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Shall e'er have power upon thee. Then fly, false thanes,
And mingle with the English epicures:
The mind I sway by and the heart I bear
Shall never sag with doubt nor shake with fear.

Enter a Servant.
The devil damn thee black, thou cream-faced loon!
Where got'st thou that goose

look ? SERV. There is ten thousandMACB.

Geese, villain ? SERV.

Soldiers, sir. MacB. Go prick thy face, and over-red thy fear, Thou lily-liver'd boy. What soldiers, patch? Death of thy soul! those linen cheeks of thine Are counsellors to fear. What soldiers, whey-face?

Serv. The English force, so please you.
Macb. Take thy face hence. [Exit Servant.

Seyton -I am sick at heart,
When I behold—Seyton, I say This push
Will cheer me ever, or disseat me now.
I have lived long enough: my way of life
Is fall’n into the sear, the yellow leaf;
And that which should

accompany old

As honour, love, obedience, troops of friends,
I must not look to have; but, in their stead,
Curses, not loud but deep, mouth-honour, breath,
Which the poor heart would fain deny,and dare not.
Seyton !

Sey. What is your gracious pleasure ?

What news more?


bones my

Sey. All is confirm’d, my lord, which was re

Macb. I'll fight till from my

flesh be hack'd. Give me my armour, Sey.

'Tis not needed yet. MacB. I'll put it on. Send out more horses; skirr the country round; Hang those that talk of fear. Give me mine armour. How does your patient, doctor? Doct.

Not so sick, my lord, As she is troubled with thick-coming fancies, That keep her from her rest. МАСв. .

Cure her of that. Canst thou not minister to a mind diseased, Pluck from the memory a rooted sorrow, Raze out the written troubles of the brain And with some sweet oblivious antidote Cleanse the stuff4d bosom of that perilous stuff Which weighs upon the heart ? Doct

Therein the patient Must minister to himself.

MacB. Throw physic to the dogs; I'll none of it. Come, put mine armour on; give me my

staff. Seyton, send out. Doctor, the thanes fly from me. Come, sir, dispatch. If thou couldst, doctor, cast The water of my land, find her disease, And

purge it to a sound and pristine health, I would applaud thee to the very

echo, That should applaud again.—Pull't off, I say.What rhubarb, cyme, or what purgative drug,

Would scour these English hence? Hear'st thou

of them ? Doct. Ay, my good lord ; your royal preparation Makes us hear something. МАСв. .

Bring it after me. I will not be afraid of death and bane, Till Birnam forest come to Dunsinane. Doct. [Aside] Were I from Dunsinane away and

clear, Profit again should hardly draw me here. (Exeunt.


Country near Birnam wood. Drum and colours. Enter MALCOLM, old SIWARD

and his Son, MACDUFF, MENTEITH, CAITHNESS, ANGUS, LENNOX, Ross, and Soldiers, marching.

MAL. Cousins, I hope the days are near at hand
That chambers will be safe.

We doubt it nothing.
Siw. What wood is this before us?

The wood of Birnam.
MAL. Let

every soldier hew him down a bough And bear't before him : thereby shall we shadow The numbers of our host and make discovery Err in report of us. SOLDIERS.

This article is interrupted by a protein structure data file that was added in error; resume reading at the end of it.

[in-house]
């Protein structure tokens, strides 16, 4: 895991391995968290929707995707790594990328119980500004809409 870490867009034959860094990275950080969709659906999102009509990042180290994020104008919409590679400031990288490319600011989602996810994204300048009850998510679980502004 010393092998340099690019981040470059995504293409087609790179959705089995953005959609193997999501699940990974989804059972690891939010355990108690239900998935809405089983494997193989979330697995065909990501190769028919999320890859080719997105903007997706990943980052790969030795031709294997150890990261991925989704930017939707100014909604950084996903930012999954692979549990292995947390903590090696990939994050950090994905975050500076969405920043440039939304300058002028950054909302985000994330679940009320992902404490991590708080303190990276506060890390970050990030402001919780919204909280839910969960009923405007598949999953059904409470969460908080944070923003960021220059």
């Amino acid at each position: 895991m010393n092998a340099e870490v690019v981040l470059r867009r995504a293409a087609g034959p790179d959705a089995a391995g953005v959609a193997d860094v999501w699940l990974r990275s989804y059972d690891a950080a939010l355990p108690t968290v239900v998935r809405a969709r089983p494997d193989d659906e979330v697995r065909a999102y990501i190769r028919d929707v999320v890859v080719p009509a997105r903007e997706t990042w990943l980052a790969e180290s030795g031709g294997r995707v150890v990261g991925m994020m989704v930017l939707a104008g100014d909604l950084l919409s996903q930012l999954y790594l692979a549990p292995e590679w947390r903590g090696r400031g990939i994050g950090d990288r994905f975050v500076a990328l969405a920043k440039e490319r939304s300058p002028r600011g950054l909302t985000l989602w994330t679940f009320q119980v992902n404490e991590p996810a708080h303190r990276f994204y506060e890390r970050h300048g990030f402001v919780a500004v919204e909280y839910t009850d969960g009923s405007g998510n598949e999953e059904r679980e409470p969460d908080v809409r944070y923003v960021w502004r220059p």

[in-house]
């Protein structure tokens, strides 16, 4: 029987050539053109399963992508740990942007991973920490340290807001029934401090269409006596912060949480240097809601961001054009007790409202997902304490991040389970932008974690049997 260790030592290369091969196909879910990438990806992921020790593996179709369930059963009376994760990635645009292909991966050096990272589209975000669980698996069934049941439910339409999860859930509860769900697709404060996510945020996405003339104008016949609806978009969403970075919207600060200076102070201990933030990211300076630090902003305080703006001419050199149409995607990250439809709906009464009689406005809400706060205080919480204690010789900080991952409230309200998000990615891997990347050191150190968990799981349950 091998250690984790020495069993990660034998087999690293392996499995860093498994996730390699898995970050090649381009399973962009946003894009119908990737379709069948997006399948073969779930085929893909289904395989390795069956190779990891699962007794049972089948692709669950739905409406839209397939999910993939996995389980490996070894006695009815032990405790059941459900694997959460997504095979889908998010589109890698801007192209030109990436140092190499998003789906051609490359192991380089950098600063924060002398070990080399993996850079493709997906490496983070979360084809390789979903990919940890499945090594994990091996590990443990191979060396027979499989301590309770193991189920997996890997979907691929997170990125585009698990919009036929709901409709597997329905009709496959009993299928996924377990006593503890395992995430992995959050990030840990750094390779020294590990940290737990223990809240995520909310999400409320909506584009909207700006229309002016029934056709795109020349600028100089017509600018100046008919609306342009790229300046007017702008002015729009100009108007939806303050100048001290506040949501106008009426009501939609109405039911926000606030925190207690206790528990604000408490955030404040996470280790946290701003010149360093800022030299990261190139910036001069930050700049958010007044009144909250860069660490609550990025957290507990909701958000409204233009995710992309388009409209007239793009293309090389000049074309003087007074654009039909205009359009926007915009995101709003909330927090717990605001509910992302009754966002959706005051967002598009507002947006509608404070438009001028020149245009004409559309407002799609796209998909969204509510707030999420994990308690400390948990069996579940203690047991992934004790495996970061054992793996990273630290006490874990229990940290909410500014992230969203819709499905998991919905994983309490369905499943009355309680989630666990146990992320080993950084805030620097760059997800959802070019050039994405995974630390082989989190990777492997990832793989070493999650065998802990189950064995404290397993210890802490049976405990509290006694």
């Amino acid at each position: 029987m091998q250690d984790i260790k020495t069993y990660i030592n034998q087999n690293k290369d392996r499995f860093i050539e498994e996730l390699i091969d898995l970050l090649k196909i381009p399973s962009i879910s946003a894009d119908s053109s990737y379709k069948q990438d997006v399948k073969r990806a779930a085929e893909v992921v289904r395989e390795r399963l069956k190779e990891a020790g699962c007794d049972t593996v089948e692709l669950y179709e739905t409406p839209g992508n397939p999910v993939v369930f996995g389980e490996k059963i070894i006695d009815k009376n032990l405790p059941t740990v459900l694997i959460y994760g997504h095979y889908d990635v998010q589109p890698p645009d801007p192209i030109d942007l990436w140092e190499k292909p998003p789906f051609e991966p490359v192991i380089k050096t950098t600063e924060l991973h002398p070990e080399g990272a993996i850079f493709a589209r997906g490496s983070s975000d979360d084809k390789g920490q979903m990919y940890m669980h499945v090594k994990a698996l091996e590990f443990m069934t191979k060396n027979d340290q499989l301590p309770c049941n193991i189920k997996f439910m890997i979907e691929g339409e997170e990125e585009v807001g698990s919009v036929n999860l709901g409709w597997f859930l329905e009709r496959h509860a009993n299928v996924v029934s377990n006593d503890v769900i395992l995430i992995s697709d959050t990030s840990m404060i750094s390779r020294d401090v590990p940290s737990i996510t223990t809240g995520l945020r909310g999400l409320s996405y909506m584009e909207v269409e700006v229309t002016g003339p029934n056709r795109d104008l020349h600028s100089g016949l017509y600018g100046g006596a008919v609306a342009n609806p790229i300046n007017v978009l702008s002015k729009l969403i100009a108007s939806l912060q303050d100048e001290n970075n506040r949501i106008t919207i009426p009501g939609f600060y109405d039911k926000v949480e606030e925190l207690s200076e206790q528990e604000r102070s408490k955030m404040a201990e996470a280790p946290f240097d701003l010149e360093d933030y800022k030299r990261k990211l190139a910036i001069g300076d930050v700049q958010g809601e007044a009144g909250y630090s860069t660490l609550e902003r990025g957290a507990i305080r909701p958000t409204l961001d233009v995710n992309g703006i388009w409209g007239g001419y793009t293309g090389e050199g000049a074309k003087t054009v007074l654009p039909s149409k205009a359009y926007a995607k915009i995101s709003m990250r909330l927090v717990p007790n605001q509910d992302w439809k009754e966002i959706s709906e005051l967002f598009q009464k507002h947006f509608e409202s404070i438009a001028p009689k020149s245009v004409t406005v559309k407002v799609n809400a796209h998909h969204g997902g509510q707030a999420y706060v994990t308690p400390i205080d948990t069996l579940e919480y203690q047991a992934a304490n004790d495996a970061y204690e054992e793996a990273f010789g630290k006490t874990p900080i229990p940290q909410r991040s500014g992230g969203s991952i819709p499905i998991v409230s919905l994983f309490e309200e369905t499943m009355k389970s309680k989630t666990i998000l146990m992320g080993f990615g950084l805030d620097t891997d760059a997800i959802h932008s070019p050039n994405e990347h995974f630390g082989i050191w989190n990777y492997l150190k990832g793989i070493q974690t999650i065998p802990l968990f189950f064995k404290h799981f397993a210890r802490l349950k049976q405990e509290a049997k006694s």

It shall be done. Siw. We learn no other but the confident tyrant Keeps still in Dunsinane, and will endure Our setting down before 't. MAL.

'Tis his main hope: For where there is advantage to be given,

Both more and less have given him the revolt,
And none serve with him but constrained things
Whose hearts are absent too.

Let our just censures
Attend the true event, and put we on
Industrious soldiership.

The time approaches
That will with due decision make us know
What we shall say we have and what we owe.
Thoughts speculative their unsure hopes relate,
But certain issue strokes must arbitrate :
Towards which advance the war. [Exeunt, marching.

Dunsinane. Within the castle.
Enter MACBETH, SEYTON, and Soldiers, with

drum and colours.
MACB. Hang outour banners on the outward walls;
The cry is still They come : our castle's strength
Will laugh a siege to scorn: here let them lie
Till famine and the ague eat them up:
Were they not forced with those that should beours,
We might have met them dareful, beard to beard,
And beat them backward home.

[A cry of women within.

What is that noise ? Sey. It is the cry of women, my good lord.

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MacB. I have almost forgot the taste of fears: The time has been, my senses would have cool'd To hear a night-shriek; and my fell of hair

Would at a dismal treatise rouse and stir
As life were in’t: I have supp'd full with horrors ;
Direness, familiar to my slaughterous thoughts,
Cannot once start me.

Re-enter SEYTON.

Wherefore was that cry? Sey. The queen, my lord, is dead.

MACB, She should have died hereafter;
There would have been a time for such a word.
To-morrow, and to-morrow, and to-morrow,
Creeps in this petty pace from day to day
To the last syllable of recorded time
And all our yesterdays have lighted fools
The way to dusty death. Out, out, brief candle
Life's but a walking shadow, a poor player
That struts and frets his hour

And then is heard no more: it is a tale
Told by an idiot, full of sound and fury,
Signifying nothing.

Enter a Messenger.
Thou comest to use thy tongue; thy story quickly.

Mess. Gracious
I should report that which I say I saw,
But know not how to do it.
МАСв. .

Well, say, sir.
Mess. As I did stand my watch upon the hill,
I look'd toward Birnam, and anon, methought,
The wood began to move.

Liar and slave!
Mess. Let me endure your wrath, if't be not so:
Within this three mile may you see it coming ;

G 2

the stage

my lord,

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